Turkey targets 155 suspected Gulenists in new operations, police, media say

In this file photo, Turkish police stand guard in Ankara, Turkey. (Reuters)
Updated 23 March 2018
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Turkey targets 155 suspected Gulenists in new operations, police, media say

ISTANBUL: Turkish authorities began rounding up 155 suspected followers of the cleric Fethullah Gulen on Friday, police and media said.
Ankara accuses Gulen, who lives in the United States, of masterminding a failed coup in July 2016, a claim he denies. Since the coup attempt, the authorities have arrested thousands of his suspected followers and fired thousands more.
Friday’s roundup included warrants for 55 employees in 13 provinces of Isik Publications, a publishing company that printed Gulen’s books, Istanbul police said.
Warrants were also issued for 38 former police officers in six provinces who were accused of being members of Gulen’s purported network, the state-run news agency Anadolu reported. Twenty-four had been detained, it said.
In addition, police targeted 62 executives of five labor unions in a third operation spread across seven provinces, Anadolu said. Thirty-eight had been detained, it said.
The labor unions were part of Aksiyon Is Confederation, an association of unions that was shut down over suspected links to the Gulen network.
In the 18 months through December 2017, nearly 160,000 people have been arrested and 152,000 civil servants sacked as part of a post-coup crackdown, according to a report published by the United Nations on Tuesday.
The UN urged Turkey to end its state of emergency, which was declared after the coup and has been extended six times. It accused Ankara of mass arrests, arbitrary sackings, collective punishment and torturing detainees.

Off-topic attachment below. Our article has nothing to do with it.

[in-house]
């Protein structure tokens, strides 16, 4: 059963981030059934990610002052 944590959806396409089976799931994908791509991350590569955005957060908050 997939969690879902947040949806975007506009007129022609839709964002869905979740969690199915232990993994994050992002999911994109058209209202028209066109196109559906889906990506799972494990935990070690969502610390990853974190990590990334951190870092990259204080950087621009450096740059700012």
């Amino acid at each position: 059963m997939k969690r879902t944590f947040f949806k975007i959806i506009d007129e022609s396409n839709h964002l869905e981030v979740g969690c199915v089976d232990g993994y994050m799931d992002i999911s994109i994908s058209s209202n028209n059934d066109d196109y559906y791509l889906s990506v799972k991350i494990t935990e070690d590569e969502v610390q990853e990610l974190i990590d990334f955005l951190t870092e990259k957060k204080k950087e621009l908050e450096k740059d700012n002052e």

Turkey’s foreign ministry said the report was filled with unfounded allegations and compared the criticism to propaganda from militant groups.
The crackdown has also been criticized by Turkey’s Western allies, who accuse President Tayyip Erdogan of using the failed putsch as a pretext to quash dissent. Turkey says the measures are necessary to combat threats to national security.


Palestinian journalist wins appeal over Gaza graft report

Updated 25 March 2019
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Palestinian journalist wins appeal over Gaza graft report

  • The appeals court in Gaza “acquitted journalist Hajar Harb of all charges and closed her file”

GAZA CITY: A Palestinian journalist was acquitted on appeal over an investigative report about corruption in the Gaza Strip Monday, according to Amnesty International and a campaign group.

In a 2016 report for Al-Araby TV, Hajar Harb alleged that doctors were writing false medical reports to let people leave Gaza for treatment, one of the few reasons Israel allows Palestinians out of the blockaded strip run by Hamas.

In October that year, two doctors launched legal proceedings accusing her of defamation and “publishing false information,” according to Amnesty International.

The 34-year-old had been sentenced to six months in prison and fined, but the appeals court overruled the decision, said Fathi Sabah, head of a group supporting Harb.

The appeals court in Gaza “acquitted journalist Hajjar Harb of all charges and closed her file,” he said.

“This represents not just a victory for Hajjar but for freedom of the press,” he added.

Amnesty said Harb had been questioned by police at least four times following her report, but welcomed the decision of the court.

“It is really good news that Hajjar Harb was acquitted today, she was standing a trial that should not have taken place to begin with,” said Saleh Higazi, Amnesty’s deputy director for the Middle East and North Africa.

“We hope that the Gaza authorities take this opportunity to signal that they are serious about freedom of expression and the press.”

In 2018, the Palestinian Center for Development and Media Freedoms recorded 77 violations of press freedom in the Palestinian Authority-run West Bank and 37 such cases in Gaza.

Hamas have controlled Gaza for more than a decade and have recently cracked down violently on street protests.